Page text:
Best Ways to Save Money on Health Care Expenses

From monthly premiums, co-pays, prescription drugs to doctor’s visits – the amount of money needed for health care every year can be overwhelming. Fortunately, it is possible to save, while still getting the best medical treatment. Here are some of the best ways to save money on health care expenses.

Choose In-network Providers

In-network providers are doctors, pharmacies and other care providers who have arrangements with health insurance companies to help control medical costs. It pays to use providers within the network of one’s health plan because of the low-cost of care involved.  Visit sites like to find the plan that fits your medical needs and stays within budget.

Be sure to check the website of your insurance company to find a list of providers who are within its network. It really helps to avoid paying unexpected expenses associated with visiting out-of-network providers.

Consider a High-Deductible (HD) Plan

A high-deductible plan involves paying a high amount of out-of-pocket expenses before insurance kicks in. For people used to paying $20 office co-pays, switching to a high-deductible might seem counterproductive, especially when trying to save money. However, it can actually help save hundreds of dollars per month because of the lower monthly premiums. For healthy families who don’t visit the doctor regularly, this option is worth considering, as it can help save some money in the end.

Most HD plans allows people to open health savings accounts, where they can save (pre-tax) money to pay for insurance premiums, as well as out-of-pocket medical expenses. Any unused money on the savings account continues to grow year after year.

Ask for Generic Prescriptions

Generic drugs are not only FDA-approved and safe, but also contain similar active ingredients as the doctor’s prescription. They are a good way to save money because they are less expensive and work the same way. Therefore, always ask your doctor if there is a generic alternative to what you’ve been suggested.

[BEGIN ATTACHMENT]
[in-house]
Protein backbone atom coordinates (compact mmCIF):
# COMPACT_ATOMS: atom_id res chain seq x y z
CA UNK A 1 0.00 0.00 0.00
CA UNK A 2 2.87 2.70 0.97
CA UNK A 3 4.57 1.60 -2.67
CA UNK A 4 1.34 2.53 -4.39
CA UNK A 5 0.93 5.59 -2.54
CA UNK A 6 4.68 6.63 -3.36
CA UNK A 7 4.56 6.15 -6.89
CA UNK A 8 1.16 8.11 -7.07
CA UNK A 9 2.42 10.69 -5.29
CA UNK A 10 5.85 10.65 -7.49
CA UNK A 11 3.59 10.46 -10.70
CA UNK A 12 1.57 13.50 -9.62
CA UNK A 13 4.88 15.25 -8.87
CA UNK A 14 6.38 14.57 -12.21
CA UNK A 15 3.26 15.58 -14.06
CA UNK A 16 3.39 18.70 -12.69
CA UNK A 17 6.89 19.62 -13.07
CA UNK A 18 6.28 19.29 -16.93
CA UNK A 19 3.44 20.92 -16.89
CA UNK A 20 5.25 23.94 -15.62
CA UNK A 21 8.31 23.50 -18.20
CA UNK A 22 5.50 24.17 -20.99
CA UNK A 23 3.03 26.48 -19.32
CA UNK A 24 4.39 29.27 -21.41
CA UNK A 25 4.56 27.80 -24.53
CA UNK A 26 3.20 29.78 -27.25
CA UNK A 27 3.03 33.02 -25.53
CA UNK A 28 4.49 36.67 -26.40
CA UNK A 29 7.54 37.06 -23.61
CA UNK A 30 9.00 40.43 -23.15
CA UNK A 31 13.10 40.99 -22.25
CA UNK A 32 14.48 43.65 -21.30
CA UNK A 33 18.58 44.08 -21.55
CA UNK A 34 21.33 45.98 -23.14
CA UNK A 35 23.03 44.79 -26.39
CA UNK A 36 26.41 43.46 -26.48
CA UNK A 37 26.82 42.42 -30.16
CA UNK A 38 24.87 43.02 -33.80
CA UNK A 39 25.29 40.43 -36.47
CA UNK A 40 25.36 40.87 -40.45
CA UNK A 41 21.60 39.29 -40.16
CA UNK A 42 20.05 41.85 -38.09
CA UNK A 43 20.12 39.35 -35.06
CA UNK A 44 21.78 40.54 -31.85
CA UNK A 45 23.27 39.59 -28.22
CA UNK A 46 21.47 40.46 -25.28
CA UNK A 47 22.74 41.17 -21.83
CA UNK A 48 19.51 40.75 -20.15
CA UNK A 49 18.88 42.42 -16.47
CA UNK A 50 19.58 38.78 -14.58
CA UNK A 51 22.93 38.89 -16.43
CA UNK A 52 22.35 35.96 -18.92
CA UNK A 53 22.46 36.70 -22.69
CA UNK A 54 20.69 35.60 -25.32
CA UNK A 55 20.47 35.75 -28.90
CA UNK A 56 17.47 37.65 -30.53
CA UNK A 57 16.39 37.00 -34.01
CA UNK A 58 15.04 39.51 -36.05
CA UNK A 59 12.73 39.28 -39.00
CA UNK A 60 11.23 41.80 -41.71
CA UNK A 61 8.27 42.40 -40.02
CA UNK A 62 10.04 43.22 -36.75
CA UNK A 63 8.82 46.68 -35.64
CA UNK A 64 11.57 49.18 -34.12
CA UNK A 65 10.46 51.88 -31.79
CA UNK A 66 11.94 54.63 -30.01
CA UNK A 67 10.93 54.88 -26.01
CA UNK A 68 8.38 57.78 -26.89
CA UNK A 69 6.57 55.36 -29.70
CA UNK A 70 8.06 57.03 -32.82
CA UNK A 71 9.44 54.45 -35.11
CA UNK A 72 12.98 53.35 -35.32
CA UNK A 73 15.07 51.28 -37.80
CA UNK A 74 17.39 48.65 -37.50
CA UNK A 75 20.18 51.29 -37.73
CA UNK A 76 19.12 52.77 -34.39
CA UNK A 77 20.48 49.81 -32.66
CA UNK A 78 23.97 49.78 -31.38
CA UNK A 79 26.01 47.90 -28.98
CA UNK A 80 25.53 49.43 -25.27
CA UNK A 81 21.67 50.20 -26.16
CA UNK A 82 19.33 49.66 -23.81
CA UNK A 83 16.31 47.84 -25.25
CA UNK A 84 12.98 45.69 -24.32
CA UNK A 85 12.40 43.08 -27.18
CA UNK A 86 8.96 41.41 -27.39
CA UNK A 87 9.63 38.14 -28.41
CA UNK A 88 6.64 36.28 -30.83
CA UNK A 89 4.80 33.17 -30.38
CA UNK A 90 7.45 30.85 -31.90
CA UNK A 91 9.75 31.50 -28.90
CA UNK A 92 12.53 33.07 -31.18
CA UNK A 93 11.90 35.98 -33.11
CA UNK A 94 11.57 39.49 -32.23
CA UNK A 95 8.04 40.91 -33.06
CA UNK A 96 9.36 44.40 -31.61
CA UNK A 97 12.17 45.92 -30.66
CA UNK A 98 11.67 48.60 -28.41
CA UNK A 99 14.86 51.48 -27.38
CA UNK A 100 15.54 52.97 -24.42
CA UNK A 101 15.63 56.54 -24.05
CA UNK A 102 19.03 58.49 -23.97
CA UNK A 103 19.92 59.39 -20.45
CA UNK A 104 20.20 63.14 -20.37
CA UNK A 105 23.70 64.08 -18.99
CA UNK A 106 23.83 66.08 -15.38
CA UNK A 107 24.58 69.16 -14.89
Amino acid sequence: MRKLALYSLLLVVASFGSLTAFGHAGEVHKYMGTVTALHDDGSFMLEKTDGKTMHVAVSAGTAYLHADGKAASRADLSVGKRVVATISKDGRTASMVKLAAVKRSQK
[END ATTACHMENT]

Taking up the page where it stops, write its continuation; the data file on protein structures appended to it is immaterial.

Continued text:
Get the Recommended Preventive Care

Regularly going for the recommended medical exams, immunizations and screenings, can help detect a problem in its early stages, making it easier to treat. In the long run, this can help save hundreds of dollars that would otherwise be used in treating serious conditions that were not detected early.

Stay Healthy

Maintaining a healthy lifestyle helps to stay out of the doctor’s office, thus lowering health care costs. Eating healthy foods in the right proportions, getting enough sleep, quitting smoking and regular exercise, are just some of the ways to stay healthy. For those who find it hard to hit the gym regularly, walking is an easier alternative. Make it a habit to go out daily for a quick stroll and use a pedometer to track your progress; preventative measures are the best way to shave dollars off of your health expenses.

Compare the Prices of Lab Tests and Prescription Drugs

Before visiting that doctor-recommended laboratory or pharmacy, consider visiting a couple of other medical facilities to compare their prices. Because different facilities charge differently for their services across the country, it is possible to get prescription drugs or lab tests done at a lower price.

Shop Around for the Best Price

Though we shop around for the best price when it comes to our clothes and food, we often forget to do this when it comes to health-related products like vitamins, medical alert services, topical creams and more. Just because you have a written prescription doesn’t have can’t take order items online. For example, sells discount contact lenses, enabling you to choose between more than merely the offered price of your closest pharmacy.

Check the Medical Bill Before Writing a Check

According to the Medical Billing Advocates of America, about eight out of ten medical bills have errors. It is therefore in your best interest to take time, and check the medical bill thoroughly to ensure that everything is in order before paying.

If there is anything that is not clear, contact the hospital’s billing department for further clarification. Doing this will help save money that would otherwise be wasted in paying for unknown charges.

 Follow to the Doctor’s Orders